According to the latest Health Survey for England, millions of people in England are overweight, obese or don’t do enough exercise.
The National statistics publication surveyed just over 10,000 adults and children to collect data on conditions such as diabetes, adult and child weight, smoking, drinking and physical activity.
The report found that in 2018, 28% of children aged 2 to 15 were overweight or obese; including 15% who were obese.
Children’s overweight and obesity was associated with that of their parents. The report found that 26% of children of obese mothers were also obese, compared with 16% of children whose mothers were overweight but not obese.
Similarly, 22% of children of obese fathers were themselves obese, compared with 14% of children whose fathers were overweight but not obese.
The report also found that more than half of adults (56%) were at increased, high or very high risk of chronic disease due to their waist circumference and BMI.
It found that 26% of men and 29% of women were obese, with 2% of men and 4% of women were morbidly obese.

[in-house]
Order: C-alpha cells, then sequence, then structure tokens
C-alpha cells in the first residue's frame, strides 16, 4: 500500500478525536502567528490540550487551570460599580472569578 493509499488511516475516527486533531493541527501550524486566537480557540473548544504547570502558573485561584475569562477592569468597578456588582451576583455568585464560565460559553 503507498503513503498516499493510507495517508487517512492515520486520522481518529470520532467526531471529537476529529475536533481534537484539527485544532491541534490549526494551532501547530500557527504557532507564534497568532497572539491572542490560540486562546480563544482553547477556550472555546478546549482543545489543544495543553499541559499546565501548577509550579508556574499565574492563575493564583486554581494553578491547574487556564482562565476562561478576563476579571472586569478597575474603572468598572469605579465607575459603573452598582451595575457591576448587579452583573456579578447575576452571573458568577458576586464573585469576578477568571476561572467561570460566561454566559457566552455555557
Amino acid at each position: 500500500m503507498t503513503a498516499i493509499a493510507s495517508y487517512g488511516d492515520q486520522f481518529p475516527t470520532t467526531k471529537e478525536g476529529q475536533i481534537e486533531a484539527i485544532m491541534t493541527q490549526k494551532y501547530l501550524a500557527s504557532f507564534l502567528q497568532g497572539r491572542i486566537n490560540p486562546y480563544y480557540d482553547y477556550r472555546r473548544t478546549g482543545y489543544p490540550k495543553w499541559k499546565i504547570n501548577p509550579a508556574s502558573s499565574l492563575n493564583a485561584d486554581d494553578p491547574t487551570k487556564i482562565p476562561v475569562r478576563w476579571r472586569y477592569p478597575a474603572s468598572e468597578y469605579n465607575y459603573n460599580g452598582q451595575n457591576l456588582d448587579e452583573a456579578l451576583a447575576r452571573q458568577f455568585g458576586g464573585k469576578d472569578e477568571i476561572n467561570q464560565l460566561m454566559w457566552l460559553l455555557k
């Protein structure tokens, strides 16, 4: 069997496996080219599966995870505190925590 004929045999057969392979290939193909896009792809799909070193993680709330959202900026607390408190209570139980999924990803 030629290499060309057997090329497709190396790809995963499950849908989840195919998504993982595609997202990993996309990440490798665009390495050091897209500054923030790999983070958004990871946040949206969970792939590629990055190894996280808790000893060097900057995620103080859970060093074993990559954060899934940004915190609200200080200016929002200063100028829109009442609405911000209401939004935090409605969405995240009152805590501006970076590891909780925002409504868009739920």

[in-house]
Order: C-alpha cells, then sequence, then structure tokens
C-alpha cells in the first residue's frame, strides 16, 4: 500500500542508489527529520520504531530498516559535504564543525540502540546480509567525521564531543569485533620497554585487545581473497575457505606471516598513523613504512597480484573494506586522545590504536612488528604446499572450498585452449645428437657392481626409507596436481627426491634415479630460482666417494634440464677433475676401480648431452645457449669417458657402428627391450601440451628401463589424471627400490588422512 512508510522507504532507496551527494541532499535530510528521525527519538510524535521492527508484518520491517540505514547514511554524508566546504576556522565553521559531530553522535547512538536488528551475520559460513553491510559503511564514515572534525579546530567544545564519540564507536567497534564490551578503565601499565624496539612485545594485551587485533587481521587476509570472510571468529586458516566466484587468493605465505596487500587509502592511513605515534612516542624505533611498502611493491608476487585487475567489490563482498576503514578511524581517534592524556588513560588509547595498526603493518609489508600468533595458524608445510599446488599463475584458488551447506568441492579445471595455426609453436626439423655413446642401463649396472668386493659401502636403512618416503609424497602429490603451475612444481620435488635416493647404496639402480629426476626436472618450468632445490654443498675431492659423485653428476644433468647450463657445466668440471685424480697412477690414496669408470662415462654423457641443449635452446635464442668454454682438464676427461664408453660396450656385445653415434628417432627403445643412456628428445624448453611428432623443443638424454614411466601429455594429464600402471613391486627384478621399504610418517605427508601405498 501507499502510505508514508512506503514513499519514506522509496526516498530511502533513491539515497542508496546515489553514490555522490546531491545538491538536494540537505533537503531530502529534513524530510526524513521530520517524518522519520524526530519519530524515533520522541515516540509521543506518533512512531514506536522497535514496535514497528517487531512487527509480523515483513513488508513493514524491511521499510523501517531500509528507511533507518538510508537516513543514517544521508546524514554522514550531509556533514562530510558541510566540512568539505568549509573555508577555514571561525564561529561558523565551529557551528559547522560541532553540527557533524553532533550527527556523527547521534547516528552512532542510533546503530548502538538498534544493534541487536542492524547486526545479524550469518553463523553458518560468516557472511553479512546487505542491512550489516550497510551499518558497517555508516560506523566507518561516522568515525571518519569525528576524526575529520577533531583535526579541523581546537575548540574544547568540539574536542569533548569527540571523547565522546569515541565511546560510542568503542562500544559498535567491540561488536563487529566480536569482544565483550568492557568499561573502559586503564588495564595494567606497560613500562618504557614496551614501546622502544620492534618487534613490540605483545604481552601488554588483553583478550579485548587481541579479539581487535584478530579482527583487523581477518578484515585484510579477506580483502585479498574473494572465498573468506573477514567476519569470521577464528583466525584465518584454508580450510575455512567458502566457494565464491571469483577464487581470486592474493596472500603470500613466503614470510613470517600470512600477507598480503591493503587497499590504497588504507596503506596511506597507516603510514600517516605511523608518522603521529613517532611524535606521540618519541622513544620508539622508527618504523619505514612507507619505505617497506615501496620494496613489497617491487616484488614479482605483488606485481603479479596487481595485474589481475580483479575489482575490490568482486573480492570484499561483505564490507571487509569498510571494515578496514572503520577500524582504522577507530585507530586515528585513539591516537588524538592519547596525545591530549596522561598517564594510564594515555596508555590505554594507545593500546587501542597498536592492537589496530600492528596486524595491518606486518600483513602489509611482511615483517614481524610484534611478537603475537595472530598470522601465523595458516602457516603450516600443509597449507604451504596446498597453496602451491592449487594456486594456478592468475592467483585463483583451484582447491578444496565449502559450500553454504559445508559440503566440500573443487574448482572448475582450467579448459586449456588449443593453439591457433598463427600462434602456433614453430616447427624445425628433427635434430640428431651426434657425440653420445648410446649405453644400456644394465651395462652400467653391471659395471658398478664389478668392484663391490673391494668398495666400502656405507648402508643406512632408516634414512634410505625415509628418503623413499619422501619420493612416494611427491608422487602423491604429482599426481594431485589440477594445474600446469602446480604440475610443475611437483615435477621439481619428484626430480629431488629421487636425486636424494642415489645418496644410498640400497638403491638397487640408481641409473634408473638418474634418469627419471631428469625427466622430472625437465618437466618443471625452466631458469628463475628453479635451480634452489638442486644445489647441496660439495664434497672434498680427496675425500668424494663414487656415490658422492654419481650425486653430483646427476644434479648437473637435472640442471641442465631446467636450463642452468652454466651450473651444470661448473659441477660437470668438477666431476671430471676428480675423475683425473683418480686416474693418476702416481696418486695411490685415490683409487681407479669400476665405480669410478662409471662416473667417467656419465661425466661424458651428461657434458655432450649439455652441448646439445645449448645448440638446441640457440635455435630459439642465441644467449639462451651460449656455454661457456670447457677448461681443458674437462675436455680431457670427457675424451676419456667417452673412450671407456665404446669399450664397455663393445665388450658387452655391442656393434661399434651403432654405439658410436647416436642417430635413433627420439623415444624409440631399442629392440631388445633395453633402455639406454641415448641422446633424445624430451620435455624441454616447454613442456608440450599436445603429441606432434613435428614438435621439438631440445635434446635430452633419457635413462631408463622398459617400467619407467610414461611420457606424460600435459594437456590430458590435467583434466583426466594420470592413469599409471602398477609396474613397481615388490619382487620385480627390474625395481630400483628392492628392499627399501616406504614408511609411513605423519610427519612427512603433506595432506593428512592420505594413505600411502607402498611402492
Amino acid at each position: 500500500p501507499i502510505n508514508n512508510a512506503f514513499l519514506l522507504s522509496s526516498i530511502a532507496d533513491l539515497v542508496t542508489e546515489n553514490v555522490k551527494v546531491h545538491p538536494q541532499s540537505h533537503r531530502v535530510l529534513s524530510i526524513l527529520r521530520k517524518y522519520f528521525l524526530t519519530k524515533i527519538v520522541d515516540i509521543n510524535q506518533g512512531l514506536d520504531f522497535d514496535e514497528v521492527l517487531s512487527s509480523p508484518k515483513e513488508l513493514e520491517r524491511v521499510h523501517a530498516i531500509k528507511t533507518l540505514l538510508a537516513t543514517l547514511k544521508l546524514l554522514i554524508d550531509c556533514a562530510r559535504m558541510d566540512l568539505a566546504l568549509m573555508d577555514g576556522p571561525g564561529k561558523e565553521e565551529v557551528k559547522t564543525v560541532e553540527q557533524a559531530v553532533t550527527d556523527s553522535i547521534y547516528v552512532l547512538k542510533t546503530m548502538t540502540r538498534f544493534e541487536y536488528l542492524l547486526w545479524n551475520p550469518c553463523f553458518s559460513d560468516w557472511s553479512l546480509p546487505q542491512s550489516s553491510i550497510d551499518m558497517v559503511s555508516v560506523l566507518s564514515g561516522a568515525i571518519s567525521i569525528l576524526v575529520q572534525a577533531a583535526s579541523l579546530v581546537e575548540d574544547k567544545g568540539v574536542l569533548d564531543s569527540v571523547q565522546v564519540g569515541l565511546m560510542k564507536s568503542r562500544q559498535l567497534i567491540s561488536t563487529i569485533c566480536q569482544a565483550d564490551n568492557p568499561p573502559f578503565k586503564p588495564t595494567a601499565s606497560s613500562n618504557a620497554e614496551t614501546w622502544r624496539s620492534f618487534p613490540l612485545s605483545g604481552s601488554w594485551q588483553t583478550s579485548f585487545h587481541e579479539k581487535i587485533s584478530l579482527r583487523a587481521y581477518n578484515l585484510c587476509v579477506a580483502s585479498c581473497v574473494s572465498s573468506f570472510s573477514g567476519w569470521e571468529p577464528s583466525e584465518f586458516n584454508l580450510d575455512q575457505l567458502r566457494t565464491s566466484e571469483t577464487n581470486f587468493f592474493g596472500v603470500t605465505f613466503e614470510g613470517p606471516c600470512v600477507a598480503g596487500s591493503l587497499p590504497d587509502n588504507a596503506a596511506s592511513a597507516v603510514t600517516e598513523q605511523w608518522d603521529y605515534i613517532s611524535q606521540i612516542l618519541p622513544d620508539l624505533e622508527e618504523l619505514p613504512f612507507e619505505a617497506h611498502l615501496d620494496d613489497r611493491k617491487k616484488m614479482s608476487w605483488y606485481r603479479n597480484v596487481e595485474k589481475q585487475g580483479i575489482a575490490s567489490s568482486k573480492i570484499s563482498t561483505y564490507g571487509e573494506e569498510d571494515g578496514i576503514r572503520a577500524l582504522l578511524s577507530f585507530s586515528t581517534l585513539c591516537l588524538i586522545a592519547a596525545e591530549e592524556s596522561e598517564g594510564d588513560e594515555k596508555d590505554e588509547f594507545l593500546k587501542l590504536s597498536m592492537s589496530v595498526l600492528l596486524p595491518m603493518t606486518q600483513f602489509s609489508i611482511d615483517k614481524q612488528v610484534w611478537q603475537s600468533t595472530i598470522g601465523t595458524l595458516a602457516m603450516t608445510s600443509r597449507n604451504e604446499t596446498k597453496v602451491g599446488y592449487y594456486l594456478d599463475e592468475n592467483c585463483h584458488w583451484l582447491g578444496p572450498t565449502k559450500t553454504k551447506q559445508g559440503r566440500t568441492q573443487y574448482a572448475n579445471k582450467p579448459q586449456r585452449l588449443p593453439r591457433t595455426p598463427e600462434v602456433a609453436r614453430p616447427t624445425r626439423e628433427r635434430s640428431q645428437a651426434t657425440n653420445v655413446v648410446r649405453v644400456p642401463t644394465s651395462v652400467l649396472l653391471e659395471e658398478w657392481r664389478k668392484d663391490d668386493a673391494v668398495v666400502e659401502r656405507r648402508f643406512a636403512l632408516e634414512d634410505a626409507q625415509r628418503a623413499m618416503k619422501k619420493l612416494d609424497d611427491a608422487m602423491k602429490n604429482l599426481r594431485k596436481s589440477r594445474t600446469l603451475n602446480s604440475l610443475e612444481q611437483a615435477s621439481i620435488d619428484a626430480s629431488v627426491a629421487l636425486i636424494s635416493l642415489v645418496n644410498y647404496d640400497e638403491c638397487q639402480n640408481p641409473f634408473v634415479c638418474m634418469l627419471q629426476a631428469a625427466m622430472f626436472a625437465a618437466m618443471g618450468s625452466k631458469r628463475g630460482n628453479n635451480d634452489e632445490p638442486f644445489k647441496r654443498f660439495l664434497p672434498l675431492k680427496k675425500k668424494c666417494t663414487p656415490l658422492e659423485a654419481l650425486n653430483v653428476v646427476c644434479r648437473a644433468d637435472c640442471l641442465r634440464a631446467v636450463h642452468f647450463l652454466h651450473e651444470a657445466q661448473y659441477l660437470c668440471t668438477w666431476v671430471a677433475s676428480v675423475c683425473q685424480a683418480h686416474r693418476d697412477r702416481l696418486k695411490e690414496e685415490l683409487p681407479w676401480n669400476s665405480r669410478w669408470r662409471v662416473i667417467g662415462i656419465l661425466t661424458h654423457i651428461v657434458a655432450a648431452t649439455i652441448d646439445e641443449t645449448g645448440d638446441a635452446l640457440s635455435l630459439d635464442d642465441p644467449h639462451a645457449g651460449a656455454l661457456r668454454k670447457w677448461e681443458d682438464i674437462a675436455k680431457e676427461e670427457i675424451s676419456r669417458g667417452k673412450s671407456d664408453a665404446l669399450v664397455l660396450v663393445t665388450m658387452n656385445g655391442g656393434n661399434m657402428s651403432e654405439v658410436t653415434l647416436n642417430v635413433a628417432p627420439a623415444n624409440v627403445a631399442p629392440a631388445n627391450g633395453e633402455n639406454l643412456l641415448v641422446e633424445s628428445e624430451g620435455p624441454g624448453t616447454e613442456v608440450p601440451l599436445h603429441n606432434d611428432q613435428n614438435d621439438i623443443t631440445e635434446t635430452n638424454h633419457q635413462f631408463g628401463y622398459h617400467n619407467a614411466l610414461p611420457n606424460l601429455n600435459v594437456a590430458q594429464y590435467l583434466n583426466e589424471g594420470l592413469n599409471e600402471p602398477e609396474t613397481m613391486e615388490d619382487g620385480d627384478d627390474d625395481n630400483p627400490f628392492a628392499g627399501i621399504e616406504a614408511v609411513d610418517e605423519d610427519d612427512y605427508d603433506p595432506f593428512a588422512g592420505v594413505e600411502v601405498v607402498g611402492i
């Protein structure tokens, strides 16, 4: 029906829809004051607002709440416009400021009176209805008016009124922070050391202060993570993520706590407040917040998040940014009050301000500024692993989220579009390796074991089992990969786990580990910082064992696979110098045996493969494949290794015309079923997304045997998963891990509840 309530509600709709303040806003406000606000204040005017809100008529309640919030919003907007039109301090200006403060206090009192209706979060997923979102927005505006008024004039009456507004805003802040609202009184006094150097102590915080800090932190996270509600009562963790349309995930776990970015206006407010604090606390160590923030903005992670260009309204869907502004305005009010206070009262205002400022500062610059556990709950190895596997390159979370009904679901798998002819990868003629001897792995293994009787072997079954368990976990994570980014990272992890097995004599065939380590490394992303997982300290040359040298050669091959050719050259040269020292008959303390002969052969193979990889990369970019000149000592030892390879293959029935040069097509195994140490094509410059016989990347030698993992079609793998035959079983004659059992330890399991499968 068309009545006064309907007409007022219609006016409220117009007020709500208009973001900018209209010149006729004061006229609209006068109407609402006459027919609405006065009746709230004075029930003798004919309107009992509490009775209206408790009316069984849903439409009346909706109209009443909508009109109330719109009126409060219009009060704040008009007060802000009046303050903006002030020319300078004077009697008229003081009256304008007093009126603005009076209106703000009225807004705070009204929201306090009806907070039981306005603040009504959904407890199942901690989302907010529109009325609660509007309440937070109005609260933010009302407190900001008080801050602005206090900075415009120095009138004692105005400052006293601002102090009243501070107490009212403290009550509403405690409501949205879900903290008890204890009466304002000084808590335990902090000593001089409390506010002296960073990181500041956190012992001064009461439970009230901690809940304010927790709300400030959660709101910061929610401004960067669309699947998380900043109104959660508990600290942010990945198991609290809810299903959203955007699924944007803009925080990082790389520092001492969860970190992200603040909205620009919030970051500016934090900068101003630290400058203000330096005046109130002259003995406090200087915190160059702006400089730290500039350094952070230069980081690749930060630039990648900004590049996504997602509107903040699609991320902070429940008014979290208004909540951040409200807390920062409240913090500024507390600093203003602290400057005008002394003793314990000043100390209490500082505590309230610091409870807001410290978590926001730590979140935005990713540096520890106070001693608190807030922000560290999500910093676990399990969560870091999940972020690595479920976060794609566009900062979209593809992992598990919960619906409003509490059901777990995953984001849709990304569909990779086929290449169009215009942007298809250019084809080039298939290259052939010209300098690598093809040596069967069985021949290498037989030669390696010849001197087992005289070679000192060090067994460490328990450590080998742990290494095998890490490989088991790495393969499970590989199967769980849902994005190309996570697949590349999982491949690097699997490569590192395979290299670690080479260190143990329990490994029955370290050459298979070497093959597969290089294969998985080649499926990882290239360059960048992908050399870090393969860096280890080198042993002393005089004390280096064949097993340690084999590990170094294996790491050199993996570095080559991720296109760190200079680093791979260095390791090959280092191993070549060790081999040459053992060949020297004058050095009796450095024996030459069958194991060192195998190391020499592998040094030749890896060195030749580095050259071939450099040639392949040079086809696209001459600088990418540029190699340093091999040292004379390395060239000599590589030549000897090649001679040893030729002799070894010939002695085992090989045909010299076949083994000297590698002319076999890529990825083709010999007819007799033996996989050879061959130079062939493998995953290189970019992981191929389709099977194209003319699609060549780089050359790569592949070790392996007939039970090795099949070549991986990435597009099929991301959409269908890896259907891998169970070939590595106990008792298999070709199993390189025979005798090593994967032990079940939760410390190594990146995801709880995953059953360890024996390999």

When focusing on exercise, 27% of adults were classified as ‘inactive’, as they did less than 30 minutes of moderate or vigorous physical activity per week.
Contributing to the obesity levels in the UK, the report also found that 10% of men and 5% of women drink alcohol nearly every day. The older age groups are more likely to drink regularly, with 16% of men and 11% of women drinking nearly every day (age 65 to 74), compared with 4% of men and 2% of women in the 25-34 bracket.
Only 3% of all adults aged 16 to 24 drank on five or more days a week, rising to 7% of those aged 25-34, 14% of those aged 45-54, 17% of those aged 55-64 and 21% of those aged 65-74.
The survey also found that almost one in three men (31%) drink more than the recommended amount of alcohol (14 units) every week, as do 14% of women.